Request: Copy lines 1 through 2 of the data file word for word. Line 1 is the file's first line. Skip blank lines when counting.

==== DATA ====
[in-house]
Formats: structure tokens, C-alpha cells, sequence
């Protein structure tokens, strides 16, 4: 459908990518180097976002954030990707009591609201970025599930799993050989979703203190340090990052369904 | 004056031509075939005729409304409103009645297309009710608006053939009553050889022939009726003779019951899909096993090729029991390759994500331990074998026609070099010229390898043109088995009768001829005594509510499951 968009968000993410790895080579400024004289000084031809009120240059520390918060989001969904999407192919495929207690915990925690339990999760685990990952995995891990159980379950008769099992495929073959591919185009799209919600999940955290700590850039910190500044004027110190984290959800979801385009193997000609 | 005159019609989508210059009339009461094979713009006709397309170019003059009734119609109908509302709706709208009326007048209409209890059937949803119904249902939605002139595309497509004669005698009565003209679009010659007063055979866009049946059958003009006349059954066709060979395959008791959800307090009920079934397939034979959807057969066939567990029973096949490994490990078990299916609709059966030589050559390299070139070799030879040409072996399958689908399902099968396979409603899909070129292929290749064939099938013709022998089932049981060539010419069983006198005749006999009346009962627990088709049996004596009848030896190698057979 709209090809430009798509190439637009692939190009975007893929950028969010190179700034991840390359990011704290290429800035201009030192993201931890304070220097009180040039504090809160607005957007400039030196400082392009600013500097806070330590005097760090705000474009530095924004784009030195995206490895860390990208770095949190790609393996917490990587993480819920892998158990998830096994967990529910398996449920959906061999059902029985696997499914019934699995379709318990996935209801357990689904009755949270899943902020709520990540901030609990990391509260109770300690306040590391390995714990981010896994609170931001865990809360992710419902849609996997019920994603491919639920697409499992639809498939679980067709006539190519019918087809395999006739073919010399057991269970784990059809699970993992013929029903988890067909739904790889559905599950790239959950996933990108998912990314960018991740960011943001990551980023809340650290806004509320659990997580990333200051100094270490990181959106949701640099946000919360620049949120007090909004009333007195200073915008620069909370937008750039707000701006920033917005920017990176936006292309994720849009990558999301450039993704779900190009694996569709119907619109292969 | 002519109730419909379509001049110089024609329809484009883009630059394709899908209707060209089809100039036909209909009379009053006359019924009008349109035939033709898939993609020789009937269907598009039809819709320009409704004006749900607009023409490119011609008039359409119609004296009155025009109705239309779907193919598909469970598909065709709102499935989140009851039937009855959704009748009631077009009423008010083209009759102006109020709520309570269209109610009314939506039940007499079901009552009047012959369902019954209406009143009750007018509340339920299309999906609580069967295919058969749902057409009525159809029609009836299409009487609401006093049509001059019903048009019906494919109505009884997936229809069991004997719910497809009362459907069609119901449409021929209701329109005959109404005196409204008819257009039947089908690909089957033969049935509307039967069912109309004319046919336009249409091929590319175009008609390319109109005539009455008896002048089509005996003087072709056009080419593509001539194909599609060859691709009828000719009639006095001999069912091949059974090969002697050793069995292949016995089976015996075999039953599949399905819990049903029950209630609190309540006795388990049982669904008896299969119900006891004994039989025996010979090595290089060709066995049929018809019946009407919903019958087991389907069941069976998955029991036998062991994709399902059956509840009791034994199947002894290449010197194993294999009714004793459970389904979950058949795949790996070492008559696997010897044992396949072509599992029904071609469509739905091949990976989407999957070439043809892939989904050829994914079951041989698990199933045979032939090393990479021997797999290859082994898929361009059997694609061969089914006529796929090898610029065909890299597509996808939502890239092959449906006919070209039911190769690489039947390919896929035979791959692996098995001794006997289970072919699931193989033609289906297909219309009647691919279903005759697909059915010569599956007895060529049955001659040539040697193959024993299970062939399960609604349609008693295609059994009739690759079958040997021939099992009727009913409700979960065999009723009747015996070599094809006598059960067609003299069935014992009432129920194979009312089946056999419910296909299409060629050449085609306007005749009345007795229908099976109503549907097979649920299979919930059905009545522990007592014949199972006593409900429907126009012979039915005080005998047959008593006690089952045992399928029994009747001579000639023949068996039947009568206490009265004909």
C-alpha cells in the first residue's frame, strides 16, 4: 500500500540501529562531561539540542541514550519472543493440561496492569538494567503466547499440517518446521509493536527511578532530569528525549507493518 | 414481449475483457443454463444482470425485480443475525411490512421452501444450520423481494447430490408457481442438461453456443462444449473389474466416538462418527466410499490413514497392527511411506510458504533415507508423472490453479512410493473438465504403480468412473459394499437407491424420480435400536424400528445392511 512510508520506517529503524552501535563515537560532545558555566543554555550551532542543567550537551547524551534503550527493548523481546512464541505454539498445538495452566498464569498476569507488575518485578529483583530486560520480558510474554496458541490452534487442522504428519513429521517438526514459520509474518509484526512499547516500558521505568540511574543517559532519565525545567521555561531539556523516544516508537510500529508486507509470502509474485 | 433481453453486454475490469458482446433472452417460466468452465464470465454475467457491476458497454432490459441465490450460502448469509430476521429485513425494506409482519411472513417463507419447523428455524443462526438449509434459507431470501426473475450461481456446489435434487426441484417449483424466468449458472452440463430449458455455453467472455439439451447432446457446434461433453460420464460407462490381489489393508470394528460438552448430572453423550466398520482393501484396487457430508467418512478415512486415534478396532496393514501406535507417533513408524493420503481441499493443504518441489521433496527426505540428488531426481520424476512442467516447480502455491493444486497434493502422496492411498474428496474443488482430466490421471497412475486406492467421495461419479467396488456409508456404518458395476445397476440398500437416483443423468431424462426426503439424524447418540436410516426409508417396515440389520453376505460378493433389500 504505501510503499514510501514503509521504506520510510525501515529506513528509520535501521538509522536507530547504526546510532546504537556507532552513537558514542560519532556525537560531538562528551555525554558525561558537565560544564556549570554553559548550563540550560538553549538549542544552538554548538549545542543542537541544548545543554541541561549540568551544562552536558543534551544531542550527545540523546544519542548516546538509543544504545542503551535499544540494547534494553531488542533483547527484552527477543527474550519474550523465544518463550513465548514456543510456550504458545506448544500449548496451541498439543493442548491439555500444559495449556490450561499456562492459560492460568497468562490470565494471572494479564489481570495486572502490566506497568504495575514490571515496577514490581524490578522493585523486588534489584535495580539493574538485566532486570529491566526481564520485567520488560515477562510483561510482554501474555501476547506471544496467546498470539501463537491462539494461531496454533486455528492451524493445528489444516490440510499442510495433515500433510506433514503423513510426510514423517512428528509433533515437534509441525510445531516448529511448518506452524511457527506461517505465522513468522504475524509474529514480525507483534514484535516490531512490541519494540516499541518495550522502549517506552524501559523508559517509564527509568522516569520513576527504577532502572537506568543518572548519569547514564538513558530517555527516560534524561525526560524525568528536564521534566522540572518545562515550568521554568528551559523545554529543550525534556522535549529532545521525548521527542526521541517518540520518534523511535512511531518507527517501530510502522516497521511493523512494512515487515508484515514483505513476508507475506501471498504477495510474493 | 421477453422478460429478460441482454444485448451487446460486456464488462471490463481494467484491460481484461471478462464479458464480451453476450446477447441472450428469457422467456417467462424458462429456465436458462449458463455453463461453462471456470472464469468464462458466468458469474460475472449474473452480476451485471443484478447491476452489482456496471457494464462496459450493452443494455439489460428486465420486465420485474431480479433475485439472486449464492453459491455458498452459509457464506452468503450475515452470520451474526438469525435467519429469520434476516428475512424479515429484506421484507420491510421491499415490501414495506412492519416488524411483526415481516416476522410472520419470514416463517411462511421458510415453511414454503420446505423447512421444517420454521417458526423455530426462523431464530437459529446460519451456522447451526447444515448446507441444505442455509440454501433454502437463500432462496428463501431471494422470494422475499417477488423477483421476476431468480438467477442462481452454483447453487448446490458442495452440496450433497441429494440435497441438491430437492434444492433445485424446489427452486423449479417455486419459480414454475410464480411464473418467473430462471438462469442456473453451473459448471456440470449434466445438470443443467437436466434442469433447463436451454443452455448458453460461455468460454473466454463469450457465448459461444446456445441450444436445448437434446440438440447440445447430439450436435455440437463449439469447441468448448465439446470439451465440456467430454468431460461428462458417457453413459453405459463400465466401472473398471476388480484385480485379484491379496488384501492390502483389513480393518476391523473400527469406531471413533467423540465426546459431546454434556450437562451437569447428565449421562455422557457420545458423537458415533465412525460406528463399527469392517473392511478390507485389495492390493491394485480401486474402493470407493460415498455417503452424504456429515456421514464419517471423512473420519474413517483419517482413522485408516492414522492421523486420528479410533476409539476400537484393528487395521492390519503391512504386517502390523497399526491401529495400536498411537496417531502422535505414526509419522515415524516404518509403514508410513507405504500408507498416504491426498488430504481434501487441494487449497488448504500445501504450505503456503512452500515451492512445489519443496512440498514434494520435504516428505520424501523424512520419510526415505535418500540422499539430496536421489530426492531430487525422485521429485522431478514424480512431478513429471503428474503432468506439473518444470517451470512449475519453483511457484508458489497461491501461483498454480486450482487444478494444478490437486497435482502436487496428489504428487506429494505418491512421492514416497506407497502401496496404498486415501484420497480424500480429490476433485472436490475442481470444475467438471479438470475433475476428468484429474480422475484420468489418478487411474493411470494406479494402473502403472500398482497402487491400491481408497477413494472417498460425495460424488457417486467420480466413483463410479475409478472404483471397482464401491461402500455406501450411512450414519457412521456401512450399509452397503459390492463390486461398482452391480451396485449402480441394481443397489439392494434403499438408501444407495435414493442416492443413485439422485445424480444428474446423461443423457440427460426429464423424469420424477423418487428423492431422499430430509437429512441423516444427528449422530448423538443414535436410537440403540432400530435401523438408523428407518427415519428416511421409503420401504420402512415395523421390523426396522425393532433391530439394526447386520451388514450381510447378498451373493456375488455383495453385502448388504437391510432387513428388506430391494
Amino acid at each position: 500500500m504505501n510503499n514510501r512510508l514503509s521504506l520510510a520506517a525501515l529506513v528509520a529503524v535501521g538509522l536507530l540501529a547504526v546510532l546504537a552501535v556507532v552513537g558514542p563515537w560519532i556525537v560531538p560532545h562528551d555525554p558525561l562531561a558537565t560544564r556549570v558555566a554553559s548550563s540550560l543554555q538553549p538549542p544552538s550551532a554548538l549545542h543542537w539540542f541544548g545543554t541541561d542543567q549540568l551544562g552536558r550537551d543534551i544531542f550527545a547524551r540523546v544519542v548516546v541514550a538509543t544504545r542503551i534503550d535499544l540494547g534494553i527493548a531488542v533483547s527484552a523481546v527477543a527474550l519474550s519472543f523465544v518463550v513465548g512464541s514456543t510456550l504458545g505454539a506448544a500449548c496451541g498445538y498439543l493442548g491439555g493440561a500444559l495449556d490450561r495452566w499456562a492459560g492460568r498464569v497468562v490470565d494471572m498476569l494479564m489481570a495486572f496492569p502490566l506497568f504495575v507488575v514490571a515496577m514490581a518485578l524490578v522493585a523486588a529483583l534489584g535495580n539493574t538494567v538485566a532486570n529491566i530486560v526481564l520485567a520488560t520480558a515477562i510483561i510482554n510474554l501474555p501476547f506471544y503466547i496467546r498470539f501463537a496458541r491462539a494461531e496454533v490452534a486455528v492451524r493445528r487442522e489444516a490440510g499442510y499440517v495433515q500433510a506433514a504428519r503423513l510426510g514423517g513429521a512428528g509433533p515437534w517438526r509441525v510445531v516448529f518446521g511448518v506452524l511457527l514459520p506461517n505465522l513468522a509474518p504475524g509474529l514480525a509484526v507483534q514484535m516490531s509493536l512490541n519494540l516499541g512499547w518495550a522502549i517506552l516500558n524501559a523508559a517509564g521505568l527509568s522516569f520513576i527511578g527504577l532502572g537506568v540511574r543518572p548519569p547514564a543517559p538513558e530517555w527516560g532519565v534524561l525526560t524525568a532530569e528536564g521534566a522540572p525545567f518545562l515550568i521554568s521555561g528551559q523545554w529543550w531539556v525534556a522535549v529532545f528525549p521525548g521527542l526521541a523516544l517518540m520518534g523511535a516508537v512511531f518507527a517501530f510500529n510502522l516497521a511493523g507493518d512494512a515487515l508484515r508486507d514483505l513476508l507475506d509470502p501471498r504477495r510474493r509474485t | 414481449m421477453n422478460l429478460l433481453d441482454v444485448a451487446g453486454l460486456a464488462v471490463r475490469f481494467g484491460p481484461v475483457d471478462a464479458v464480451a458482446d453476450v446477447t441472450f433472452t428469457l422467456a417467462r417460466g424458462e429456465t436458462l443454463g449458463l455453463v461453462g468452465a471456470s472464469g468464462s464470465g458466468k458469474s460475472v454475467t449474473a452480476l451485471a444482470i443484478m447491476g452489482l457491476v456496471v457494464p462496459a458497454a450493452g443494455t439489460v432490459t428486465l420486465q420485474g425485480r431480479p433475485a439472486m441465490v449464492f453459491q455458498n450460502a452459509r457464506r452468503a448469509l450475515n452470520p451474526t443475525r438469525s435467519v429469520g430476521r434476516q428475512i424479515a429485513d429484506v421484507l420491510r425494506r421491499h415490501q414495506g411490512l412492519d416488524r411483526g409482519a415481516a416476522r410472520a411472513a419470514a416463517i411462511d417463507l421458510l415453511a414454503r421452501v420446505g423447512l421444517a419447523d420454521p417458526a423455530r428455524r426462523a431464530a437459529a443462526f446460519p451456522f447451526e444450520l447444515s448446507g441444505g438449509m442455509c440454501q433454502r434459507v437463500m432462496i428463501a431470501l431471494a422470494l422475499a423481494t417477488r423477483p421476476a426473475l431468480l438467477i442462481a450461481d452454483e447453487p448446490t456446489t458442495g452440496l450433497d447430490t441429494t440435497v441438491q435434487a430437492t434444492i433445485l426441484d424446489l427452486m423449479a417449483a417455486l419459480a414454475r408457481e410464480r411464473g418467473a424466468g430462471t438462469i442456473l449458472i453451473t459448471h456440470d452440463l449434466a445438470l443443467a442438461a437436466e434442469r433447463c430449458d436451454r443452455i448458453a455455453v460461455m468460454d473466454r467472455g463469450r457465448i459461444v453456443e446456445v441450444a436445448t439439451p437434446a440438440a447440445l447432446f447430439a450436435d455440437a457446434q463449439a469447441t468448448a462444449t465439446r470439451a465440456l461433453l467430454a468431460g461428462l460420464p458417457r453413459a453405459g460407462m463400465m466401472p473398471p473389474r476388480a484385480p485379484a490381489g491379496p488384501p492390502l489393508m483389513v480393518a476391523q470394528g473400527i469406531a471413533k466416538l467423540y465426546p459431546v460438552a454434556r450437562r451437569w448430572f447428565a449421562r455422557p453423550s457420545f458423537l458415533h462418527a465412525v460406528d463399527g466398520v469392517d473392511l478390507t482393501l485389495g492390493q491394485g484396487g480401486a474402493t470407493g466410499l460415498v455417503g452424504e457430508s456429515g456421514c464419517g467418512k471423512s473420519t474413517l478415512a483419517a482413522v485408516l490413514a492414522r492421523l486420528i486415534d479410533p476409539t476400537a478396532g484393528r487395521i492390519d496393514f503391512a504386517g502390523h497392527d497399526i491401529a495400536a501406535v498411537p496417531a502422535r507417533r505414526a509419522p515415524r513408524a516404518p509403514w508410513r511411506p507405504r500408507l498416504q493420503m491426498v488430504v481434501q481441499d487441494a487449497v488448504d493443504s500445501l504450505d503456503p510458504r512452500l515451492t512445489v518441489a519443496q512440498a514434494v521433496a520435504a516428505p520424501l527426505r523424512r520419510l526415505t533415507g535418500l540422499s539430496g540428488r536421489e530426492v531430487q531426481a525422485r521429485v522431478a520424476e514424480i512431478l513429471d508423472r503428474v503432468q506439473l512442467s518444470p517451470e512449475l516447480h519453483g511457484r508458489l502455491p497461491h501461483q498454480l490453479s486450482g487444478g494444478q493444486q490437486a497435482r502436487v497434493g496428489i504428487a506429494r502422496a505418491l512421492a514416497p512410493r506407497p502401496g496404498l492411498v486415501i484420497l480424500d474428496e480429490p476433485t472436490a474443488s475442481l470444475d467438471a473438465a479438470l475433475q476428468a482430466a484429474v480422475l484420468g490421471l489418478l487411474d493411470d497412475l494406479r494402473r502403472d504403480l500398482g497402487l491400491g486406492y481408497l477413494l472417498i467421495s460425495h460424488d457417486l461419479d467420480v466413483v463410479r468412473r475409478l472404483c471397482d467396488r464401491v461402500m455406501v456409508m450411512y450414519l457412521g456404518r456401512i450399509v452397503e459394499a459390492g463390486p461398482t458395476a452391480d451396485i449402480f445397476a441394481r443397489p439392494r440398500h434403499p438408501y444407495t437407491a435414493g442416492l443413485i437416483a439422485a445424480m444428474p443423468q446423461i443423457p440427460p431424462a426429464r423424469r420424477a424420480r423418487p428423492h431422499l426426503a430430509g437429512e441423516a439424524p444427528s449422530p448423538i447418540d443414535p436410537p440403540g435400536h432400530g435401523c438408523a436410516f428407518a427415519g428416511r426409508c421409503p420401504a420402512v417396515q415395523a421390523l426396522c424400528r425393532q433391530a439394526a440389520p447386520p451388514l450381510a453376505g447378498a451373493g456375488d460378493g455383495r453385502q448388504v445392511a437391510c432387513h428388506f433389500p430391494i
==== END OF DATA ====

[in-house]
Formats: structure tokens, C-alpha cells, sequence